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Europe, not Africa, might have spawned the first members of the human evolutionary family around 7 million years ago, researchers say. Tooth characteristics of a chimpanzee-sized primate that once lived in southeastern Europe suggest that the primate, known as Graecopithecus, may have been a hominid, not an ape as many researchers assume. One tooth in particular, the second lower premolar, is telling. It features two partially fused roots, a trait characteristic of early hominids but not ancient apes, a team led by geoscientist Jochen Fuss of the University of Tübingen in Germany reports May 22 in PLOS ONE. Scientists suspect the first hominids appeared sometime between 8 million and 6 million years ago. New age estimates for previously discovered fossils position Graecopithecus as potentially the earliest known hominid, the investigators suggest. A Graecopithecus lower jaw, found in Athens with most teeth still in their sockets, dates to around 7.175 million years ago, a group led by Tübingen geoscientist Madelaine Böhme reports May 22 in a separate paper in PLOS ONE. An isolated Graecopithecus tooth from Bulgaria, an upper second premolar, dates to approximately 7.24 million years ago, the scientists say.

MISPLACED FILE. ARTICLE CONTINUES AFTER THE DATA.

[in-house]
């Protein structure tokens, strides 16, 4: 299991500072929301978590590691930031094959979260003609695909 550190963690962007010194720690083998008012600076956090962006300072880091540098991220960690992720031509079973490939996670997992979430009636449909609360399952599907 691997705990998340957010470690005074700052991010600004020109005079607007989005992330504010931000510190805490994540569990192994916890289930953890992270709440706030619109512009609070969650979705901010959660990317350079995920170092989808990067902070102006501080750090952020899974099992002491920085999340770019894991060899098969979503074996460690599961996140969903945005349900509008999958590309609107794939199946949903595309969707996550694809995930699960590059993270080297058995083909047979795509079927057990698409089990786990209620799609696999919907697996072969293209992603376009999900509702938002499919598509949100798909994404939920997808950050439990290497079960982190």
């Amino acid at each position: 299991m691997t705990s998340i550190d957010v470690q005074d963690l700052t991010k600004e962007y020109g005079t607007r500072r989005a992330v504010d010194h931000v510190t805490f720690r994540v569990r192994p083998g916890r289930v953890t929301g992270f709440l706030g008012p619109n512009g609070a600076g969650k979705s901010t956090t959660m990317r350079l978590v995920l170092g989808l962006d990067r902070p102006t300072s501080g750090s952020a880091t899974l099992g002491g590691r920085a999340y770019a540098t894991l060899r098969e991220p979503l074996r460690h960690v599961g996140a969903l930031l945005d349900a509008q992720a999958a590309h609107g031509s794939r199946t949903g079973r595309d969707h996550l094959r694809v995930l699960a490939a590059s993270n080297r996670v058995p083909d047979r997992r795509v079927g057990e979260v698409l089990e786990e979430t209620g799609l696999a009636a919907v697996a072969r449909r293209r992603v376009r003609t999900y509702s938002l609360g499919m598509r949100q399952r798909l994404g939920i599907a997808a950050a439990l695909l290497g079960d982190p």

Rooted out This reconstruction of a right second premolar tooth, shown from two angles, is based on CT scans of a Graecopithecus jaw. Missing bottom parts of roots, in blue, were estimated by aligning mirror images of the roots of a better-preserved left second premolar tooth. Partial fusing of the two roots near where they split supports classifying Graecopithecus as an early hominid, researchers contend.
Armed with only jaw and tooth fossils, the investigators don’t have a slam-dunk case for pegging Graecopithecus as a hominid. Although sediment analyses date both finds to around the time of hominid origins, it’s not known whether this creature regularly walked upright, a signature hominid behavior.
originally posted by: moebius
a reply to: Raggedyman
LMAO. Funny how you make the jump from assumptions to faith. To make science you have to make assumptions. But you then have to test them. Depending on the test outcome you either modify your assumptions or throw them away. What faith or religion does that?
Depending on the test outcome you either modify your assumptions or throw them away.